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Nearly three years ago, I wrote a post on the Four Phases of Parenting found in On Becoming Childwise. At the time, Brayden was barely three and Kaitlyn 15 months old. The first phase is called the leadership phase and is for ages 2-6 years old. My kids were young–one of them not even in the phase yet. You can see in that post that the information I shared is basically that–information.
Today, Brayden is almost 6. Kaitlyn just turned 4. And I have a third child who is barely 2. Today, I obviously have a much different, and wiser, perspective on this phase. Brayden only has one more year left in this phase.
First, the basics of the phase (Childwise page 55):
- Primary goal is to establish your leadership in your child’s life.
- Not oppressive leadership, but authoritative.
- This is a phase of boundaries. You allow freedoms as your child demonstrates responsible behavior.
- This is the bootcamp of child-rearing.
- You want to get control of your child so you can train him.
- This phase is the focus of the book On BecomingChildwise.
During my most recent reading of Childwise, I was suddenly struck by this phase. My mind halted on this phase–it is the bootcamp of child-rearing. This is the time to establish leadership. Let’s compare this with the next phase of parenting–Training (page 56):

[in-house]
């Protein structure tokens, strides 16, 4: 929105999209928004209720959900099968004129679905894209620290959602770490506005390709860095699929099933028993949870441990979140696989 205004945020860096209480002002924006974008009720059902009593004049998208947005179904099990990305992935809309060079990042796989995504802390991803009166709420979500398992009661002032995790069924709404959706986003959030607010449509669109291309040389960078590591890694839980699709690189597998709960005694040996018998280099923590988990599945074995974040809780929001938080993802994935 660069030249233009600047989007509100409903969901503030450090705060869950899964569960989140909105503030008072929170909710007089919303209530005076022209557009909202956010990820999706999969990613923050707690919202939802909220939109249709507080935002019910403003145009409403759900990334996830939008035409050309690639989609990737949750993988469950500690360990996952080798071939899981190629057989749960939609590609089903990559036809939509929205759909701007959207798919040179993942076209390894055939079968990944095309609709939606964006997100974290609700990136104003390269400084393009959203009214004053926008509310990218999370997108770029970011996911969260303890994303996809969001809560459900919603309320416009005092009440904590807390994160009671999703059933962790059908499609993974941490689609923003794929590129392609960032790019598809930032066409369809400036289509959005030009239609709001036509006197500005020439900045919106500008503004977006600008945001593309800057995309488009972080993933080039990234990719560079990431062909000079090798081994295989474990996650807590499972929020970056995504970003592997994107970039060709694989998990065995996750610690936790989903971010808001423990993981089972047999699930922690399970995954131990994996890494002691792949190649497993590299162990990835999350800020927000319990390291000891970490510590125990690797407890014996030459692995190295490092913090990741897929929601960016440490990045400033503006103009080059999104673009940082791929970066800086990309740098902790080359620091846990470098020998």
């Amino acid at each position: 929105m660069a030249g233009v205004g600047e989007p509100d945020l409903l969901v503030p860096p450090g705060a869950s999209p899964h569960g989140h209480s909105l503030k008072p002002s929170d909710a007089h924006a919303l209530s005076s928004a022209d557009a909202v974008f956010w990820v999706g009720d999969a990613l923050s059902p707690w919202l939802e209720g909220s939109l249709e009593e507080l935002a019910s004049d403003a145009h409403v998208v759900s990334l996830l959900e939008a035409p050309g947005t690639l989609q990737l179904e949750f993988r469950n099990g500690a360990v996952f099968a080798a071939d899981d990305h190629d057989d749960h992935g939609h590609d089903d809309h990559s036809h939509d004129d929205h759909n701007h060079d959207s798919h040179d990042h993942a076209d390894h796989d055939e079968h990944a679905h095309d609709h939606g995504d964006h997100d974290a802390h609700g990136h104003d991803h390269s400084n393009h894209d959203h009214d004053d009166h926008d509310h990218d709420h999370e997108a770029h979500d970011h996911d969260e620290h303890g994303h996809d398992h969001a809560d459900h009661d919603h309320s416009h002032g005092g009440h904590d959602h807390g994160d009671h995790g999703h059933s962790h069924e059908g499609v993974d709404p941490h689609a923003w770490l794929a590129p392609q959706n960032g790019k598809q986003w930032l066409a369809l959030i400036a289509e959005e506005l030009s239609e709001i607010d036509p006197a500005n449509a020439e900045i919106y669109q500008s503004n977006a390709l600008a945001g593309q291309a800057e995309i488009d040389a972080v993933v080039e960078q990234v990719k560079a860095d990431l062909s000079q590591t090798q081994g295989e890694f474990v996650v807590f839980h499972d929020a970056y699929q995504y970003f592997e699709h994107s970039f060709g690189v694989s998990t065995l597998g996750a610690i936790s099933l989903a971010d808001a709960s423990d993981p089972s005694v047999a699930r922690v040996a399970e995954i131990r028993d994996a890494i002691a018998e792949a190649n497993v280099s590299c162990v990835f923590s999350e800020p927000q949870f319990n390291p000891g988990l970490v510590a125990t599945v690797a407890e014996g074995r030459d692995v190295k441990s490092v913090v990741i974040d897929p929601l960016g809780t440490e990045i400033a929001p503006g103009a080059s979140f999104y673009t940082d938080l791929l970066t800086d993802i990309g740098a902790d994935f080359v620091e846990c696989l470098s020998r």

- Ages 7-12
- During training, your children are not yet in the real game of life.
- This is a series of practice sessions.
- As Ezzo & Bucknam describe, using a sports analogy, you work with your child each day in different settings, going through drills and exercises. This is practice time.
- You stop your child when necessary and make immediate corrections, explaining the reasons.
- Show your child what to do and how to do it.
- Your child will only listen to your training if you gained control in the discipline phase.
- This phase is the focus of the books The Smart Parentand On Becoming Preteen Wise.
I think that a lot of times, we parents try to rush the leadership phase an move on to the training phase. We get discouraged and frustrated when our child is less than perfect. It is important to remember what the phase is: a time to establish your leadership. This is a four year time period. I think that illustrates the fact that there will be plenty of times your child challenges that leadership. There will be plenty of times your child forgets or even ignores the boundaries you have put in place.
So as you navigate this often tumultuous phase of the 2-6 year old, keep in mind what you are doing in this phase. You are not expected to have a perfect child by the 7th birthday. The 7th birthday is when training begins.
So take a breather. Relax. You are doing just fine! All of Childwise is focussed on the Leadership Phase, so you can get lots of information on what you want to be doing during this phase in that book. Remember, this is not the phase for perfection. A 5 year old is not meant to go through life perfectly with minimal reminders from you. He hasn’t even started official training yet! He is simply learning to listen to your voice and obey it. So take it easy. Just as Rome wasn’t built in a day, a delightful 19 year old was not taught all she needs to know in a day, week, year, or even phase of parenting. It took her parents 13 years of solid work followed by 6 years of solid coaching. You can get there someday, too.
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